Of the two items above I think the “half doubled brush” is actually the cheapest and easiest option. Of course the pressure assisted manifolds are superior for high volume machining but are hard to tune and expensive.

When I was still using that style of manifold I used the cuttable T-slot brushes from McMaster-Carr. It is extremely easy to 3d print the slots for those brushes. In your design you can easily make the loop of the track to double in the right places.

And yes, I do realize I took all the fun out of watching the cutter do its thing. Either you go dust and swarf everywhere and get to see it or you just witness the results when it moves :stuck_out_tongue:

Thanks! that is a lot of good info and ideas. Doubling up on the input area might work great too. I’ll do some experiments. I mainly want a clear brush to see when I’m making mistakes on new items I’m cutting.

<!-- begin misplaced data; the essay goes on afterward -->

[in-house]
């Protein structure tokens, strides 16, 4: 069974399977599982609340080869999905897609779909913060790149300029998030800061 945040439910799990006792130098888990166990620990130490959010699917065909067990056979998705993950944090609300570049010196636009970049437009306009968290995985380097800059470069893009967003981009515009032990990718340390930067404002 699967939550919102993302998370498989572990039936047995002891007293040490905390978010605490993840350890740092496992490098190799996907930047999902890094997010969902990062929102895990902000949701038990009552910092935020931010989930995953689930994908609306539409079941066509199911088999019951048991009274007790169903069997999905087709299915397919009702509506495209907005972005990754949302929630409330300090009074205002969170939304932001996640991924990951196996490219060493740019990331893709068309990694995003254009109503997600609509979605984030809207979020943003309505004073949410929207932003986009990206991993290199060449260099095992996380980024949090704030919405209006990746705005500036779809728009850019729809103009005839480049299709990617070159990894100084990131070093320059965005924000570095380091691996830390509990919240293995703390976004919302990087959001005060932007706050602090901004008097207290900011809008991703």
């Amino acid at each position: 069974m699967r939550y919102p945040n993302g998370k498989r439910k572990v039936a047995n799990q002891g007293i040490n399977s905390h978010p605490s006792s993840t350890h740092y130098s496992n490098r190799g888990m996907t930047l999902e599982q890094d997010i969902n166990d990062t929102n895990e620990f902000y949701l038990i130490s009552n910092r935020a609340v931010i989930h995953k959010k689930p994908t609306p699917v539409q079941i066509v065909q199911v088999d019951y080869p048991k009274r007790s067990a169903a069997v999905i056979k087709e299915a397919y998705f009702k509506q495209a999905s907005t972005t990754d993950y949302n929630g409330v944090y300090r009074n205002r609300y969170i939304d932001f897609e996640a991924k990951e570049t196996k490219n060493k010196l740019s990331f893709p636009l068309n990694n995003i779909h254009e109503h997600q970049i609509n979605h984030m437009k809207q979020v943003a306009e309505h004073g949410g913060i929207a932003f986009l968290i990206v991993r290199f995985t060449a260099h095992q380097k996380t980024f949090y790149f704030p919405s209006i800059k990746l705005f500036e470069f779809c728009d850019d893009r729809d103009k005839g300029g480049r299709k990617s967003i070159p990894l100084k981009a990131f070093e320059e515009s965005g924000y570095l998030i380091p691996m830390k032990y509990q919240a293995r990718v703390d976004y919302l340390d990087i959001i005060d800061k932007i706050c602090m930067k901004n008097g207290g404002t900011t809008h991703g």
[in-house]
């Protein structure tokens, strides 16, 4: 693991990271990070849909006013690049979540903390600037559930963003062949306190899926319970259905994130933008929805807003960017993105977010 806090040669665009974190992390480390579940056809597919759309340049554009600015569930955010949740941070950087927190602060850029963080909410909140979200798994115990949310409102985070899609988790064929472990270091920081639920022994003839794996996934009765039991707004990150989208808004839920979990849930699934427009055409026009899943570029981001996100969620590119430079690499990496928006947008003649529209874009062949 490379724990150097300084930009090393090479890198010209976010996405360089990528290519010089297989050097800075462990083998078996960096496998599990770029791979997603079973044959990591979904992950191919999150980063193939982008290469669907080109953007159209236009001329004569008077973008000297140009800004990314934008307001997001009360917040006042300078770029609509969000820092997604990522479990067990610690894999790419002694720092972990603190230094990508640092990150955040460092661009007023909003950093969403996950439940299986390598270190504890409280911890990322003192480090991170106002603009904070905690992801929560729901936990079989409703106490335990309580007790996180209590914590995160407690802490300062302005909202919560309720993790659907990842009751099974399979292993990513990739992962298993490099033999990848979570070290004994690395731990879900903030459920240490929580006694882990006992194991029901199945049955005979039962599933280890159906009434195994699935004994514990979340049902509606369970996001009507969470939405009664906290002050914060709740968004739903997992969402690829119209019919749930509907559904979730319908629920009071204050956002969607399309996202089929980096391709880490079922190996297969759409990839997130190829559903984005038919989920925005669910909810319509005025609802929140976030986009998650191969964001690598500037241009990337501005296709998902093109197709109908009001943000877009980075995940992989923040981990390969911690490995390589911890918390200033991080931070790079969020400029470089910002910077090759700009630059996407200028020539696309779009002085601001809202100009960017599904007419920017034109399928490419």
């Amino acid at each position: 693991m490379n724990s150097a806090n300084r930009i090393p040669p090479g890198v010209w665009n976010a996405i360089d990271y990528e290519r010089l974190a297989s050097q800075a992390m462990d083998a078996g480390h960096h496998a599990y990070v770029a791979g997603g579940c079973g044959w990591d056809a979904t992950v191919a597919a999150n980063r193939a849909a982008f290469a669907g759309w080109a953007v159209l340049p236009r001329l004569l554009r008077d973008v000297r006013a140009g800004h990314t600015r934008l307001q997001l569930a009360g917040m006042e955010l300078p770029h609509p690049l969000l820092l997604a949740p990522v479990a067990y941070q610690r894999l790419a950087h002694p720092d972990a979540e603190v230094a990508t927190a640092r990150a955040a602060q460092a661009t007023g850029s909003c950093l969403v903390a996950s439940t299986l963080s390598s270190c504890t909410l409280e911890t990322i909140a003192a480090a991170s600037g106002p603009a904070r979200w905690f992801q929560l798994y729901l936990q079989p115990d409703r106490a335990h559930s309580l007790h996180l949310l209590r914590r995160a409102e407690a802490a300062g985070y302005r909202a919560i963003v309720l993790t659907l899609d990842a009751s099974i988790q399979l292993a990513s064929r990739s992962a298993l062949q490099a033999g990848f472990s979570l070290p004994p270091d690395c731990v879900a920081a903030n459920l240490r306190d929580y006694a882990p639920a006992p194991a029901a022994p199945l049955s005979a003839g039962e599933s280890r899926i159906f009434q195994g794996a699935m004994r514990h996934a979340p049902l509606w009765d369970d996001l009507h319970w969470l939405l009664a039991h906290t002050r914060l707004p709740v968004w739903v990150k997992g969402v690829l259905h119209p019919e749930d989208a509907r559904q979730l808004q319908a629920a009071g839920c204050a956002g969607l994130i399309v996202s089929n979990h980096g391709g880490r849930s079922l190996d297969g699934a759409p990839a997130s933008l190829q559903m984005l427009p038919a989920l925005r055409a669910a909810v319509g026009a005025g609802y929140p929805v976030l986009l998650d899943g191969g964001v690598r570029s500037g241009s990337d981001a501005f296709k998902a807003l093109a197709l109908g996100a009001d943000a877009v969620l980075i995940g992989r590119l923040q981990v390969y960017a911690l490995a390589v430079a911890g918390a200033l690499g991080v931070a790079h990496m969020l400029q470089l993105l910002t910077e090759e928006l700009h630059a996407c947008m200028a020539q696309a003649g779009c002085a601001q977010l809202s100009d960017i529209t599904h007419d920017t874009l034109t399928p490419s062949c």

Oh, completely understand. I did like you and tried every trick in the book to see under that dern thing and finally gave up.

Now I just use a camera. It seems to work well but I need to get into heavy use before I will make it an official release for the dust manifold on the S30 spindle kit.

I like the footprint.

but it need some indexing pins to prevent sliding force